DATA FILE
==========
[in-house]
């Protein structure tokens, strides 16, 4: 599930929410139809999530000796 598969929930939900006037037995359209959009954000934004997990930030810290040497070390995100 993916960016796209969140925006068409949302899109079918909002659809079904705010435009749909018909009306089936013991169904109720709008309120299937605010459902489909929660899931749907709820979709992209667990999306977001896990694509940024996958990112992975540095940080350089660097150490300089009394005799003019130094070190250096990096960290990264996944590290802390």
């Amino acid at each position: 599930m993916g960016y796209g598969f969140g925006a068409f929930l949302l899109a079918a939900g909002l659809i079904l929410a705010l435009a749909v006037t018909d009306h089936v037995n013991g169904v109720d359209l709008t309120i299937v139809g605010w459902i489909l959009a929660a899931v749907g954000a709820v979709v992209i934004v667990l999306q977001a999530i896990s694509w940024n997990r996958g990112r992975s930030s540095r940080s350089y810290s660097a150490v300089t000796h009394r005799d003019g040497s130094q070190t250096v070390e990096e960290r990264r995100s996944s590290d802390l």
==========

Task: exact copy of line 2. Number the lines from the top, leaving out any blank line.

């Protein structure tokens, strides 16, 4: 599930929410139809999530000796 598969929930939900006037037995359209959009954000934004997990930030810290040497070390995100 993916960016796209969140925006068409949302899109079918909002659809079904705010435009749909018909009306089936013991169904109720709008309120299937605010459902489909929660899931749907709820979709992209667990999306977001896990694509940024996958990112992975540095940080350089660097150490300089009394005799003019130094070190250096990096960290990264996944590290802390």